“Reasonable” people of faith would state that our faith provides a perspective through which we can understand our reason and experience. Trying to grasp truth through solely reason and experience is like sitting on a two-legged stool – it’s a bit wobbly. Likewise, those who grab hold of the bible (or Koran or Vedas, etc) and say that is their only source for truth are sitting on a one-legged stool. But, if we add a third leg, divine revelation, you get a much sturdier, “three-legged” understanding of truth. Yes, there are some things that reason and experience can reveal to us. But we would also say there are some things that can only be revealed through “divine” revelation. Christians believe they find that revelation in scripture – a collection of people’s “experiences” of God that are conveyed through poetry, narrative, prophecy, song, etc.
The problem is somewhere along the line, during the enlightenment, it was decided that “reason” and “religion” were at odds with one another. This is because people began approaching the bible in ways it should have never been approached. If you want to learn about how tadpoles become frogs – you won’t find that in the bible. That doesn’t mean the bible doesn’t care about frogs, simply that what the bible is revealing is not concerned with the life-cycle of the frog, because our reason and experience can tell us that. It’s like trying to use Genesis 1 as a “how to guide” for creation. That was not its intent. Its intent was to tell us something about this “creator God” through a poetic expression of God’s orderliness and desire for relationship with his creation.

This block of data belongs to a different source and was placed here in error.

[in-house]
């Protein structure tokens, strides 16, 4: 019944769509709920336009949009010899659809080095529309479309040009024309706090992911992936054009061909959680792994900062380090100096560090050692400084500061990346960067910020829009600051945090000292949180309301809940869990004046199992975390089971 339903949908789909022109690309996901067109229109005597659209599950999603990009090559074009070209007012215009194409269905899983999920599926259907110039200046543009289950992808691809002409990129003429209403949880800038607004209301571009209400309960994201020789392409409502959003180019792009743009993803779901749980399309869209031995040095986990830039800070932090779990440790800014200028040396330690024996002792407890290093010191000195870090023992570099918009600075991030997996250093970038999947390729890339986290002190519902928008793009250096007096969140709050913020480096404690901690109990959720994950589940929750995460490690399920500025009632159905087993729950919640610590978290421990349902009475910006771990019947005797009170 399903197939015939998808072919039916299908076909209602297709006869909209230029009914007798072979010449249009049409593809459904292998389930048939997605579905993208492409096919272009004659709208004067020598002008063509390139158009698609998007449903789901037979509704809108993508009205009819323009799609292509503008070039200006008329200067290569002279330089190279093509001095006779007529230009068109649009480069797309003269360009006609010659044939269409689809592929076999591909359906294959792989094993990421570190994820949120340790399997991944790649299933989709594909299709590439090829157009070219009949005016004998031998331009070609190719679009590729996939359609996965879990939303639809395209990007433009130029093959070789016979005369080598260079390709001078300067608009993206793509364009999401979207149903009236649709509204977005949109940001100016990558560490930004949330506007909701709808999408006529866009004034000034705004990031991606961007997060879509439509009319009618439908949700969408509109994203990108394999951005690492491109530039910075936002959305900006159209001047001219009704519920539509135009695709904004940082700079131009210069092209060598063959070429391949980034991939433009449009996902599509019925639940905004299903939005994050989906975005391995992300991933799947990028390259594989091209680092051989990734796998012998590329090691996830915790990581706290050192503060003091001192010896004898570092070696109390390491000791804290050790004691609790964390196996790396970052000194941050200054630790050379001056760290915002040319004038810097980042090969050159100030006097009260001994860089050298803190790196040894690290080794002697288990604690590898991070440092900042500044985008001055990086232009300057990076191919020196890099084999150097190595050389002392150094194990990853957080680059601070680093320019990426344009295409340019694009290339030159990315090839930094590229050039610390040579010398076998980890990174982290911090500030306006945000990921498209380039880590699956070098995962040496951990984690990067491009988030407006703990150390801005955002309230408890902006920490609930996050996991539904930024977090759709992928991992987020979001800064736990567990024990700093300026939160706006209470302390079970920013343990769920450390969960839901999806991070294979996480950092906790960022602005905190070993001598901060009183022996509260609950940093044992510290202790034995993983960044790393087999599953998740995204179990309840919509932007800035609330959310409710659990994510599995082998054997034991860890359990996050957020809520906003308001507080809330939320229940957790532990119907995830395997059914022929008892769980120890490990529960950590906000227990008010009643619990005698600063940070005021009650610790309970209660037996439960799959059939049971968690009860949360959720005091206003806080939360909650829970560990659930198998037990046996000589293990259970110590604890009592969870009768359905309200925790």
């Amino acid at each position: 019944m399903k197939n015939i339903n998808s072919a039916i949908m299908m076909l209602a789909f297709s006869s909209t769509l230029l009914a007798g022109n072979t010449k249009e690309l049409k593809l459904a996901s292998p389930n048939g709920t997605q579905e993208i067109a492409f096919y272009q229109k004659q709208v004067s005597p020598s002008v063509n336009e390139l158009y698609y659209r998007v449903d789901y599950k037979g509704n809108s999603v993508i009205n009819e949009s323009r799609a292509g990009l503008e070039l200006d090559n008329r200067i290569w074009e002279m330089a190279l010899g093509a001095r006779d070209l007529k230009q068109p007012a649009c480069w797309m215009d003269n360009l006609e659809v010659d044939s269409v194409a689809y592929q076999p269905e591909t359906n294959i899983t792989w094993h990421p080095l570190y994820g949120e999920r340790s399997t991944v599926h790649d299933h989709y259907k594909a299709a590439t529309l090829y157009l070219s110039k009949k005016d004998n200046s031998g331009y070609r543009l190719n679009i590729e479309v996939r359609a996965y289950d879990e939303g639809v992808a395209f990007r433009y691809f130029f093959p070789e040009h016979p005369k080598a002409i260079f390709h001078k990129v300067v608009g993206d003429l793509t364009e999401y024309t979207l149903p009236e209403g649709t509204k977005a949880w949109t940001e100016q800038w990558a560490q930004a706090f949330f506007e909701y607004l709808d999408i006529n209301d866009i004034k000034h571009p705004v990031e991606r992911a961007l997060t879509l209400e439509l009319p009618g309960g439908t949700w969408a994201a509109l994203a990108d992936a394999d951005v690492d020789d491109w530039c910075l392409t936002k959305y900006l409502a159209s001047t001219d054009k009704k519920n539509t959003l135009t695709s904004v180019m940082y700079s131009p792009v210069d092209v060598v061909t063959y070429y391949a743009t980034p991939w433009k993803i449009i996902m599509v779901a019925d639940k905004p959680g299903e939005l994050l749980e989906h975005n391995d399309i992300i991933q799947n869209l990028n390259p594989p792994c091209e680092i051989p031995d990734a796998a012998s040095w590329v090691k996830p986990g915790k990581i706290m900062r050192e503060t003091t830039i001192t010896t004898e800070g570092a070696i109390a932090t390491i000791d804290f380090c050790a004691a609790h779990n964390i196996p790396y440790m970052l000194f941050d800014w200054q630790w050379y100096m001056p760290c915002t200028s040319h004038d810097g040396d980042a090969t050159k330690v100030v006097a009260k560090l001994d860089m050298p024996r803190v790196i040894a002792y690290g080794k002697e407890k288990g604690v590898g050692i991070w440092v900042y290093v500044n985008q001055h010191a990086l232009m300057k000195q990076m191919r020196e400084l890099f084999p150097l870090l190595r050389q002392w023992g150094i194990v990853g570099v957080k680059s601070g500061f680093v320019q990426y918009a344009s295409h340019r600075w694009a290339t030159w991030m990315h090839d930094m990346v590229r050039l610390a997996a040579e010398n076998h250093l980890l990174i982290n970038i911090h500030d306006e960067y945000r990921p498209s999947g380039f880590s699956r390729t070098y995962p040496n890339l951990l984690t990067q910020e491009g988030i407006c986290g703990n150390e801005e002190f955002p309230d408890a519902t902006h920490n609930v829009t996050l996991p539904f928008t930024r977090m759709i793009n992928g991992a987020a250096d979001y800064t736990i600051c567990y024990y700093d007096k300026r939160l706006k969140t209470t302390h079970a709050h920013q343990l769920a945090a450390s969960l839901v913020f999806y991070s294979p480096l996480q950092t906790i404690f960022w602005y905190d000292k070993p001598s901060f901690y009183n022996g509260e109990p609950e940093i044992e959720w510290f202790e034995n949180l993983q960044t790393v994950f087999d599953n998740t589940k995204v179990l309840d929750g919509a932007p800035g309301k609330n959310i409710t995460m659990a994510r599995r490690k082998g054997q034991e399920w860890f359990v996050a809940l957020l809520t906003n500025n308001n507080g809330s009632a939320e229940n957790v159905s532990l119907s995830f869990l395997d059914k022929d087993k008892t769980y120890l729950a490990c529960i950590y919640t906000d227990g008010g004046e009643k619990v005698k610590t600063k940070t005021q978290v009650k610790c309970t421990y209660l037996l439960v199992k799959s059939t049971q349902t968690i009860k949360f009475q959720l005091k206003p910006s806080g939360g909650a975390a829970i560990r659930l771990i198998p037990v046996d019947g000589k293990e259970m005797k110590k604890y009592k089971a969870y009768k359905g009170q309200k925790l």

Rather, scripture is more interested in revealing the nature and heart of God (and which Christians believe was revealed even more fully in the person of Jesus Christ). Our reason and experience can tell us about God’s laws – we run into those all the time on a daily basis. In fact, this was Darwin’s problem. He observed God’s law at work and concluded: everything dies. Death is a real, observable truth. But, is it all there is? The bible says no, God has something to say about that. God has something to say about death that our reason and experience will never be able to tell us because it lies beyond our reason and experience. One must first experience death in order to discover what lies beyond – and unfortunately, most don’t return to tell us what they’ve experienced. Thus, it must be revealed to us in some other way.